NYU President Apologizes for Graduation Speaker's Praise of Israel Campus Boycott, BDS Movement

steven thrasher nyu graduation bds israel
New York University doctoral graduate Andrew Thrasher delivers his commencement speech, during which he praised the Boycott, Divestment and Sanctions (BDS) movement and the decision by the department of social and cultural analysis to sever its relationship with NYU’s Tel Aviv campus. NYU President Andrew Hamilton later apologized for Thrasher’s speech. New York University

A school year riddled with tension over New York University student and faculty opinions about Israel and Palestine came to a close with a graduation speaker's praise of an Israeli campus' boycott, prompting an apology from the school's president.

NYU students on both sides of the debate are resolute in their positions, causing on-campus and online clashes. In the past few months, the school was criticized for awarding the President's Service Award to the Students for Justice in Palestine and had a civil rights complaint filed against them on behalf of pro-Israel students. NYU's Department of Social and Cultural Analysis voted to end its relationship with the Tel Aviv campus.

On Monday, during his graduation speech at the New York University Graduate School of Arts & Science, Steven Thrasher, a doctoral graduate, vocalized his support for severing ties with the Tel Aviv campus.

"I am so proud, so proud of NYU's chapters of Students for Justice in Palestine and Jewish Voices for Peace and of [Graduate Student Organizing Committee] and of the NYU student government and of my colleagues in the department of social and cultural analysis for supporting the Boycott, Divestment and Sanctions [BDS] movement against the apartheid state government in Israel," Thrasher said.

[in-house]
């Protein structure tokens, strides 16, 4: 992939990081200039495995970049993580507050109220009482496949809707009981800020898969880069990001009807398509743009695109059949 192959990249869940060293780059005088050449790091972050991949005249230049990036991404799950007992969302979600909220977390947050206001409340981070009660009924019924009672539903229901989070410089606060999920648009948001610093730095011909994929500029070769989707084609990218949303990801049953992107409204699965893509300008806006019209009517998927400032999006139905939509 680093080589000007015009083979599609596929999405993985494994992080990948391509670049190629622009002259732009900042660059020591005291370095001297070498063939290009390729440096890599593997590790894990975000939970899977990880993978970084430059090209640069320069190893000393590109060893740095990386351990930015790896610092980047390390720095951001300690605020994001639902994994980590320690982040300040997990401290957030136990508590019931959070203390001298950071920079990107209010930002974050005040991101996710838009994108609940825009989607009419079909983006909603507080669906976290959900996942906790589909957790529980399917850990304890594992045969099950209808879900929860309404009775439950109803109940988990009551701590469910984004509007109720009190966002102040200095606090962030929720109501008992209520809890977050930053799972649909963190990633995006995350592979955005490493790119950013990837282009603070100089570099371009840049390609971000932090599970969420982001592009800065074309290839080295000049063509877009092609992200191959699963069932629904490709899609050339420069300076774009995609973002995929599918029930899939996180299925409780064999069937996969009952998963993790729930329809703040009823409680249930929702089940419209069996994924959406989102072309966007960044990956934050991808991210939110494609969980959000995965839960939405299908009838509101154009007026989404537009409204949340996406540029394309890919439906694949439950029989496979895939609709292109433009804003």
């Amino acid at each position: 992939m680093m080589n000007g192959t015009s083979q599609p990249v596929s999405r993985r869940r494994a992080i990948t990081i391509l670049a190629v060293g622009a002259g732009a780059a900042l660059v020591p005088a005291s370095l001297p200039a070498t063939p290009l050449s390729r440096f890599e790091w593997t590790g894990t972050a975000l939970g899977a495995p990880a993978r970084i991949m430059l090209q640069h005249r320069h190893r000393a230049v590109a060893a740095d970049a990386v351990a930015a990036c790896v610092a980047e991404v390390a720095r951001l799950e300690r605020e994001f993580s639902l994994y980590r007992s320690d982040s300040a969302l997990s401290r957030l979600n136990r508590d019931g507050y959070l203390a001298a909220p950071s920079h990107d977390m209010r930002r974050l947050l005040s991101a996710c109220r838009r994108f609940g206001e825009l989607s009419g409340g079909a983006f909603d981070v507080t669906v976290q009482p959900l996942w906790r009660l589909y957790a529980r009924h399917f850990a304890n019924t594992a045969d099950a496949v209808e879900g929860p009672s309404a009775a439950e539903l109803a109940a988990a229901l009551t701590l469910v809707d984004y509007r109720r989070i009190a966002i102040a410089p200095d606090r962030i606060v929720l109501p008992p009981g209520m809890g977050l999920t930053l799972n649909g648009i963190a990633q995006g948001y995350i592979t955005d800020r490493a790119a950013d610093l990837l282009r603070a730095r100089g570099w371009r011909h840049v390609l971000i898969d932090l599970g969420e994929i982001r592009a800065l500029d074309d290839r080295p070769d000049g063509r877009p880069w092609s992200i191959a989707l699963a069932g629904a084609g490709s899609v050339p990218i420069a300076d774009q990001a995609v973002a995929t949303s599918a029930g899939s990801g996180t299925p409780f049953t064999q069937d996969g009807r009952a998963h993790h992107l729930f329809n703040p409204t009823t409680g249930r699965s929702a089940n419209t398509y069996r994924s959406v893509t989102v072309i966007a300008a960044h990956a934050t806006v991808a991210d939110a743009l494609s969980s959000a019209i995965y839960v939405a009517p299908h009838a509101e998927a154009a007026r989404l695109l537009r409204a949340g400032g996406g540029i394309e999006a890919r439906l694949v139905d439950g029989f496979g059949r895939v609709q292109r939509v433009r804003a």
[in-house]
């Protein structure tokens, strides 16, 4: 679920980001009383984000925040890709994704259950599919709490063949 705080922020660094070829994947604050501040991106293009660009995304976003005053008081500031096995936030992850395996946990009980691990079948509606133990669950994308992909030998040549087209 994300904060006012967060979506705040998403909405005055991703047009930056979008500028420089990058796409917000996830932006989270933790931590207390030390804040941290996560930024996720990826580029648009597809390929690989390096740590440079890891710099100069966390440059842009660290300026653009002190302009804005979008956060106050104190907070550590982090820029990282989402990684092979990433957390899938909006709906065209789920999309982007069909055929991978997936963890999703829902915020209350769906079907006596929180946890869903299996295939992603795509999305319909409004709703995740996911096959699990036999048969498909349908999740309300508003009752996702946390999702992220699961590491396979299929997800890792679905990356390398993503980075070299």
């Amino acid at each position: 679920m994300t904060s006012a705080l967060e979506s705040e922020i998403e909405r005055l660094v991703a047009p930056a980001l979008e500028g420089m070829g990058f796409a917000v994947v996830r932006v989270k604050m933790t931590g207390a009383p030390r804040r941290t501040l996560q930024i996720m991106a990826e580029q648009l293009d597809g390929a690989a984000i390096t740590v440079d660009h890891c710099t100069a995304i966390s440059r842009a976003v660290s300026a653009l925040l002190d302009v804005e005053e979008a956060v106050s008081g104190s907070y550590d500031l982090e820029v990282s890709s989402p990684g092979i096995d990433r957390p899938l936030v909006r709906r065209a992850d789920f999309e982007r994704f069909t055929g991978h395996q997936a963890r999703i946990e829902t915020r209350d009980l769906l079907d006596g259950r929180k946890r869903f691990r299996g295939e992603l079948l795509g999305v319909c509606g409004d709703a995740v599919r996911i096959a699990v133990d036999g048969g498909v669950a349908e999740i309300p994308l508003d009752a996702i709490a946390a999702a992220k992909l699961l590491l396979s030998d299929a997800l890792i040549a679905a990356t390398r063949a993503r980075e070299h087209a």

He told graduates it was what they were "called to do" and part of their "NYU legacy." He added that it was their duty and privilege to "protect not the most popular among us but the most vulnerable among us."

Thrasher also noted during his speech that many of the people in the room participated in the Occupy Wall Street movement, Black Lives Matters protests and marched against the "fascist in the White House."

Although his speech received applause, NYU President Andrew Hamilton called it "quite objectionable" that Thrasher used his time at the podium to express his viewpoints on BDS.

"We are sorry that the audience had to experience these inappropriate remarks," Hamilton said in a statement. "A graduation should be a shared, inclusive event; the speaker's words—one-sided and tendentious—indefensibly made some in the audience feel unwelcome and excluded."

Hamilton reaffirmed that NYU rejects academic boycotts of Israel and calls to close the Tel Aviv campus, and "denounces efforts to ostracize or exclude those in the university community based on their location in Israel, their Israeli origin, or their political feelings for Israel."

Philip Brian Harper, dean of NYU Graduate School of Arts & Science, sent a letter to Thrasher that was also published on the school's website, expressing similar sentiments as Hamilton. Harper noted that the comments weren't included in the speech the dean reviewed ahead of time.

He wrote in the letter that Thrasher's words fell "far short" of expectations the school has for doctoral graduates at a university that's a site of "open dialogue."

"On the contrary, your statements had the effect of making some in the audience feel unwelcome, disrespected, and—precisely because you had been given a platform that they lacked—voiceless," Harper said. "You no doubt expected that this would be the outcome, and for that reason omitted the remarks in question from the speech you submitted for prior review."

Moving forward, Harper said he hoped Thrasher would be "productively informed" by reflection on the situation surrounding his speech.